Given this constraint, the attack surface is much much smaller than I originally anticipated (most Go packages are hosted on github, which should arguably be harder to spoof), but there's still a potential to break future vanity addresses (e.g. if oreo decides to release a Go package in 5 years). Then again https://www.аррӏе.com

@gopherbot gopherbot added this to the Proposal milestone May 2, 2017

@gopherbot gopherbot added the Proposal label May 2, 2017


This comment has been minimized.

Copy link

josharian commented May 2, 2017

See also #20115


This comment has been minimized.

Copy link

myitcv commented May 4, 2017

This is just a drive by comment to add another alternative to the section that begins:

From Go's perspective, a possible solution...

Equally we could continue to support unicode import paths but enforce that the user acknowledge the punycode equivalent:

package main

import (

	"gο" //

func main() {
	fmt.Println("Please enter a secret:")

As I said, this comment is not per se a vote one way or the other...

A total aside, GMail routed your original email to the Spam folder @karalabe with some obscure message that I basically interpreted as "suspicious homographs"


This comment has been minimized.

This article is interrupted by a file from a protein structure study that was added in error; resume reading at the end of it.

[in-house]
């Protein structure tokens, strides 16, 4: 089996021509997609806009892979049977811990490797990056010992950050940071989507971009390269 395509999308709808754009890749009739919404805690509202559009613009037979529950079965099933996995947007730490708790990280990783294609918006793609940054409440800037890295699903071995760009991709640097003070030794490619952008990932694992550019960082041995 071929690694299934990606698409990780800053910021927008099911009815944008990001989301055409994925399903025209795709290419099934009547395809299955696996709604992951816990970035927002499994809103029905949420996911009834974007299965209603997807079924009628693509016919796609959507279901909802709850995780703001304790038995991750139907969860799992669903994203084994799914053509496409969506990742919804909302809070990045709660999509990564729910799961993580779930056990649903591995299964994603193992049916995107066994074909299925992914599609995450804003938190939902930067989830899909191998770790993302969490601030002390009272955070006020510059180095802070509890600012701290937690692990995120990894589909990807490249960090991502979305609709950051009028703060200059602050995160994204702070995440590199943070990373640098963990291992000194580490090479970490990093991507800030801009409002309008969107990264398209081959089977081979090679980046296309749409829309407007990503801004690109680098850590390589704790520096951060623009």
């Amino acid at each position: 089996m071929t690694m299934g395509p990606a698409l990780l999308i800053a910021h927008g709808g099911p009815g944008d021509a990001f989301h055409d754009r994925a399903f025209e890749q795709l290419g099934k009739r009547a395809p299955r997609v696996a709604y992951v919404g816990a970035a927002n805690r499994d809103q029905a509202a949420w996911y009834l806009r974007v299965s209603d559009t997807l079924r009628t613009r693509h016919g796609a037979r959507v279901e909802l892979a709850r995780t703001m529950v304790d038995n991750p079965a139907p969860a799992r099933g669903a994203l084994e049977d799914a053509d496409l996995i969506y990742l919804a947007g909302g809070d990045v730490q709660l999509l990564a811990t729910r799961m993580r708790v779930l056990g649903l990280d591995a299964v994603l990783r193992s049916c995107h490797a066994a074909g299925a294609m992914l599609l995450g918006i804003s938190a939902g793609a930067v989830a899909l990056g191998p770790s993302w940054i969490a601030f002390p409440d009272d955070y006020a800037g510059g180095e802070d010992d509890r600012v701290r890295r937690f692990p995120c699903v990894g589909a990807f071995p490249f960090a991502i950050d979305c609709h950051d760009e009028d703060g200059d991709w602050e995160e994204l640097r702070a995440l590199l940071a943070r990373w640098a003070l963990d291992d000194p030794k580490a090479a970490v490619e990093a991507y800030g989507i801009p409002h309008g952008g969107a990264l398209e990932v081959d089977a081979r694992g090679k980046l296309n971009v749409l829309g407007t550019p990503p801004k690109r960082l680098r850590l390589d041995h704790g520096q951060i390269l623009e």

Copy link

karalabe commented May 4, 2017

Hah, nice :)

Btw, I think your comment proposal is really nice. Retains all current functionality, but protects users. We could also make gofmt expand to that by default and then problem's solved.


This comment has been minimized.

Copy link

sporkmonger commented May 5, 2017

The gofmt expansion idea strikes me as a very reasonable solution.


This comment has been minimized.

Copy link

randall77 commented May 5, 2017

See also #20209. TL;DR, I think we should solve this in code review tools, not the language.


This comment has been minimized.

Copy link

rsc commented May 15, 2017

On hold for #20209.


This comment has been minimized.

Copy link

nigeltao commented May 20, 2017

As per #20209, the fix might be in the tools instead of the language. For example, we could prohibit (not merely swap out) "go get" from following IDNs (Internationalized Domain Names).

I would then invert the suggestion above so that the 'pretty' IDN would be in the (optional) comment, and the unambiguous ASCII name be in the import path. For example:

import "" // gο
Sign up for free to join this conversation on GitHub. Already have an account? Sign in to comment